Researchers Can Now 3D Print A Human Heart Using Biological Material

Posted by on November 17, 2017 in Sci-Tech, Science with 7 Comments
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Video Source: College of Engineering, Carnegie Mellon University

3D printing technology can construct actual, working bridges on Earth, build elaborate decorative accessories for your home, produce prosthetics for amputees, and (unfortunately) manufacture working firearms. Although impressive, all these innovations have something in common: they are only producing inorganic, plastic-based material. What about organic materials, say, perhaps, human organs? Wouldn’t it be great if new organs could be printed out and used in surgical operations to save people’s lives? As it turns out, a group of Carnegie Mellon researchers have managed to do almost precisely this, producing models of a variety of human organs and body parts using a hacked 3D printer bought off the shop shelves. The new research, published in the journal Science Advances, demonstrates that it is possible to replicate the heart through 3D printing.

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“3-D printing of various materials has been a common trend in tissue engineering in the last decade, but until now, no one had developed a method for assembling common tissue engineering gels like collagen or fibrin,” said TJ Hinton, a graduate student in biomedical engineering at Carnegie Mellon and lead author of the study, in a statement.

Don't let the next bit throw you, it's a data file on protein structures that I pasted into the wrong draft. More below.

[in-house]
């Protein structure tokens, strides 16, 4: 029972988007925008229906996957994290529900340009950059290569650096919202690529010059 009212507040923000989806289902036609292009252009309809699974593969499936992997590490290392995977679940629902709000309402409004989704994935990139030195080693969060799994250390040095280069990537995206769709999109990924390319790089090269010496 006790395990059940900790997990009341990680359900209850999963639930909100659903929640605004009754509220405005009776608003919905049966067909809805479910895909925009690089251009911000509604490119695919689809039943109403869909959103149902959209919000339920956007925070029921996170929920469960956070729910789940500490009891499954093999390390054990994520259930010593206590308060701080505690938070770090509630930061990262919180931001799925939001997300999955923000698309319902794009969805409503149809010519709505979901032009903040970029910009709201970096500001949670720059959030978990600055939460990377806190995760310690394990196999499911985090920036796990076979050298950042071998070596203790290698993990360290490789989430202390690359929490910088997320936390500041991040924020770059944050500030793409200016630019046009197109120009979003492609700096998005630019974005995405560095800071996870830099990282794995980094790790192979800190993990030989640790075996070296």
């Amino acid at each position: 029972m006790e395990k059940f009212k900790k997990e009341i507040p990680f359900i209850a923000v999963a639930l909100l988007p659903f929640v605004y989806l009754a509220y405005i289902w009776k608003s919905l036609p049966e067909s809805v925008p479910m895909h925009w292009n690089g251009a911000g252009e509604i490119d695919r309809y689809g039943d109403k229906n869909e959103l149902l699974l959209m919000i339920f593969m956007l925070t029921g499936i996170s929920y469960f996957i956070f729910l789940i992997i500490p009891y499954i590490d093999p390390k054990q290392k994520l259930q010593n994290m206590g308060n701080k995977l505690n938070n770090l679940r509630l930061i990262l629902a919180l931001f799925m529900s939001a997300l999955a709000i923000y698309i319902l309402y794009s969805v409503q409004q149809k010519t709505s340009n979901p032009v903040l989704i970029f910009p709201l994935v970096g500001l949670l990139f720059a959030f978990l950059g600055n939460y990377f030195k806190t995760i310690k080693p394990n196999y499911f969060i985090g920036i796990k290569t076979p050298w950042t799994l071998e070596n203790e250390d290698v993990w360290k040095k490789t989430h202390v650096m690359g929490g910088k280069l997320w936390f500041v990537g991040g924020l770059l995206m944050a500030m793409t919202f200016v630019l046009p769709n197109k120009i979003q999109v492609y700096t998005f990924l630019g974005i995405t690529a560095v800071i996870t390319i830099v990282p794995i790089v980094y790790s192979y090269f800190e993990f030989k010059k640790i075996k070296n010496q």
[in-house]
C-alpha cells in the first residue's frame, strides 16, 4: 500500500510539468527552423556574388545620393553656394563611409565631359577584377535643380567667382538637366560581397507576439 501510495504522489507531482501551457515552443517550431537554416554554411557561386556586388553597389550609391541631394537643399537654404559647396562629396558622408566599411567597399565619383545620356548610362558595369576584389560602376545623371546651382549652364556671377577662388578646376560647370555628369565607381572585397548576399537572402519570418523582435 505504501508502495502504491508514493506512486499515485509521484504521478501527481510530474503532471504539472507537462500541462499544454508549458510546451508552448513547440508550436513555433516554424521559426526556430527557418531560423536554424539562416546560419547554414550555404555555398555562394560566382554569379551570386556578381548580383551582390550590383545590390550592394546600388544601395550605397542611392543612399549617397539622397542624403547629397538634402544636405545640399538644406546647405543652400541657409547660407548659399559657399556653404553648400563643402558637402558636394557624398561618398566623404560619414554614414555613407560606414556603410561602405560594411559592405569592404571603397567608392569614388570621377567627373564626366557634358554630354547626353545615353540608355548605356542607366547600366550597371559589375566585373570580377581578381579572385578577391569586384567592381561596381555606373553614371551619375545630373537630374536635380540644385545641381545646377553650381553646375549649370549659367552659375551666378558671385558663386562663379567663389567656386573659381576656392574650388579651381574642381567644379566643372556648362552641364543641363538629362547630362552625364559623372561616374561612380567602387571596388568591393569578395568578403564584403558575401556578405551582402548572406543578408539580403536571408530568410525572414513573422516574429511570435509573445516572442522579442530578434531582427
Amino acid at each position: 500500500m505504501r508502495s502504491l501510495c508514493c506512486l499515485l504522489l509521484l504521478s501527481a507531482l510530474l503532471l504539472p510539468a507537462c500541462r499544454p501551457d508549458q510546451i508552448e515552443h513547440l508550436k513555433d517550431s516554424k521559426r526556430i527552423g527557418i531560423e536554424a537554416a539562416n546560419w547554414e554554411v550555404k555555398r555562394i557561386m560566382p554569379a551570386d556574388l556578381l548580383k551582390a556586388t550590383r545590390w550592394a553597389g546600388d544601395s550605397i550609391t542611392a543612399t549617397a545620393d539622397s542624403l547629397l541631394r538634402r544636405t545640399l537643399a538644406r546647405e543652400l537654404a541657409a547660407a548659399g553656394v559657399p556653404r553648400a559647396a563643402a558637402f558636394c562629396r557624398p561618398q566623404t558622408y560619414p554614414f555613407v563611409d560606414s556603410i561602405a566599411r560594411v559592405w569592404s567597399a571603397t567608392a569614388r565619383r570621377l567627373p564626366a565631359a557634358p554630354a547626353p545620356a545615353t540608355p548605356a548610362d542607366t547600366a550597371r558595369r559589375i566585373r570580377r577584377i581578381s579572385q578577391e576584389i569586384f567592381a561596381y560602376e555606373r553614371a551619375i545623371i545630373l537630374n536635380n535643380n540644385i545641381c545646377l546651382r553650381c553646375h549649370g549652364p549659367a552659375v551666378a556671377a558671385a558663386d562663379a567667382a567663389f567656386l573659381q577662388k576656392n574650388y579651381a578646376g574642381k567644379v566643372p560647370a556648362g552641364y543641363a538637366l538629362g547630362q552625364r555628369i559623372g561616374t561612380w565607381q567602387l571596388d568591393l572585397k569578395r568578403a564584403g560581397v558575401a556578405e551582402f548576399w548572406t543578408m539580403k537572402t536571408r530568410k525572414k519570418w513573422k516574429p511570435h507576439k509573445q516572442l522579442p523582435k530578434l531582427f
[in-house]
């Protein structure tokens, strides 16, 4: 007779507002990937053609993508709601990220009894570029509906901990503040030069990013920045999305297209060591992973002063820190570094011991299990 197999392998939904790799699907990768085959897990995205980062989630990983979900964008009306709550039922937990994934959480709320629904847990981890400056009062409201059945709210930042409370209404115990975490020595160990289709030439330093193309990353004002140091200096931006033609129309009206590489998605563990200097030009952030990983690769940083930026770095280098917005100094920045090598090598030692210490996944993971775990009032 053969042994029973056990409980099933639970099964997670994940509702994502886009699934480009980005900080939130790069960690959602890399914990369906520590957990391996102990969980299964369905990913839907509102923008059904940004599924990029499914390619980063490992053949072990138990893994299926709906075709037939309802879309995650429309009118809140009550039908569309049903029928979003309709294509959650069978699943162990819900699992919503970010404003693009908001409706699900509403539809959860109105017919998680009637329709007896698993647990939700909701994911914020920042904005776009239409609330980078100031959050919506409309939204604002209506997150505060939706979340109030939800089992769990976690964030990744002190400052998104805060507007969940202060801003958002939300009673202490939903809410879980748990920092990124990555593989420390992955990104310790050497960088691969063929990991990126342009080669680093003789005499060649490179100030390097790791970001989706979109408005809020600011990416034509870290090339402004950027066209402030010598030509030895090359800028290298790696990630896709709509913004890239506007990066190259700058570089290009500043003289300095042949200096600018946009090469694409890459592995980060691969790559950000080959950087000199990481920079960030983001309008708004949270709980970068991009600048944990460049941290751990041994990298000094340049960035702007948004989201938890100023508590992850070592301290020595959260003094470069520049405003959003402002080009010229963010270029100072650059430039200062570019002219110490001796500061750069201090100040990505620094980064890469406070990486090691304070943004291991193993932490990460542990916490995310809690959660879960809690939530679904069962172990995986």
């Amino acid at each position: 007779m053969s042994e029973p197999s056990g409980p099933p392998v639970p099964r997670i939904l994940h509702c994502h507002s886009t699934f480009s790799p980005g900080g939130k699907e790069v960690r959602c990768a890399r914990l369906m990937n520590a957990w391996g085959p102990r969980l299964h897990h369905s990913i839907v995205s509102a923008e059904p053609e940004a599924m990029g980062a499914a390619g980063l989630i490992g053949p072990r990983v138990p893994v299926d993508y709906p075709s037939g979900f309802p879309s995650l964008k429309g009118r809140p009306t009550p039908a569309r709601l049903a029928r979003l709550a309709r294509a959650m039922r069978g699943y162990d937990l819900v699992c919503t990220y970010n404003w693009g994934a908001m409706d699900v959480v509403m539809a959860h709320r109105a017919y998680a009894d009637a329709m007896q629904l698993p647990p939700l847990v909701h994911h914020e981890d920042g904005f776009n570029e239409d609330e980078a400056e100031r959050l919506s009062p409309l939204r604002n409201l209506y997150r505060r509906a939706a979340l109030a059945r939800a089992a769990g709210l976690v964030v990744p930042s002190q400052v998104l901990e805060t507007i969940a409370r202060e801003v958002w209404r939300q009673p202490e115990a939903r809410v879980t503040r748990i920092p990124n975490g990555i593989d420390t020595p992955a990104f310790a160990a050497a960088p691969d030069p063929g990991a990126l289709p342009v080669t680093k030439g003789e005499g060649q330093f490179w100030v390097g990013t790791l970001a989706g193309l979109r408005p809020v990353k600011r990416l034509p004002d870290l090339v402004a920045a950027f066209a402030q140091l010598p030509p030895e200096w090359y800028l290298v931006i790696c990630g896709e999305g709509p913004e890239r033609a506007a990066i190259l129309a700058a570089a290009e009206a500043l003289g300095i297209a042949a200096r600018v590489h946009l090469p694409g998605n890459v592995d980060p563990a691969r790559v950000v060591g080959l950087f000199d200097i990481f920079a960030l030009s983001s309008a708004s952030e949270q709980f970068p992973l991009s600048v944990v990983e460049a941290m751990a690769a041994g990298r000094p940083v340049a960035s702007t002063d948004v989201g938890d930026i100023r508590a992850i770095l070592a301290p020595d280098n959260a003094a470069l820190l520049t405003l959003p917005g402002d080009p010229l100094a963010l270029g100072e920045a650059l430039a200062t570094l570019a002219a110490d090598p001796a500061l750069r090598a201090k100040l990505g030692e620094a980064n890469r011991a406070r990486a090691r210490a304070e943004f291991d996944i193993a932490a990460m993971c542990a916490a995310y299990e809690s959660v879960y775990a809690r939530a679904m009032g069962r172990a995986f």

Biological materials are often soft and fragile in isolation, which proved a challenge for the scientists behind the study. Soft materials tend to collapse under their own weight when printed in air, meaning that the soft objects had to be printed inside a material that could support their structure. To this end, a “bath” of chemicals – a support gel akin to an exoskeleton – was used, one that held together the fragile soft printed structure as it formed. After the printing had concluded, the support gel could then be melted away by heating it to body temperature (37°C, or 99°F), leaving the soft material within intact.

Related Article: Baby’s Life Saved with 3D Printing

These soft materials were not mere plastic copies of biological material: collagens, muscle fibers, miniature brain structures, and branching artery patterns made of biological matter have all been produced using the technique. Most impressively, using magnetic resonance imaging (MRI) scans of human coronary arteries and 3D images of embryonic human hearts, the team have managed to 3D print replicas of both. This type of “bioprinting” has been given the acronym of FRESH – Freeform Reversible Embedding of Suspended Hydrogels.

Related Article: Beijing Surgeons Replace a Child’s Cancerous Vertebra with a 3D-Printed Implant

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7 Reader Comments

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  1. 10153661474469459@facebook.com' Alexander Horsfall says:

    Pretty awesome

  2. 1937329849825386@facebook.com' B.j. Figueroa says:

    Cloning made easy!

  3. 887986697945435@facebook.com' Kayla Parker says:

    Owen Parker

  4. 185591101784318@facebook.com' Jodie Robinson says:

    Wtf……that’s full on yeh 🙂

  5. 10205636263689926@facebook.com' Tanya Meri Rose says:

    Nooo…unnerving thoughts of human-like robots in place of gov’t soldiers taking control

  6. 872631549499838@facebook.com' Heru El says:

    Terminator will be unleashed soon, coming to a neighborhood near us, I wonder will they use excessive force on selected targets, then again it depends on who writes the program.

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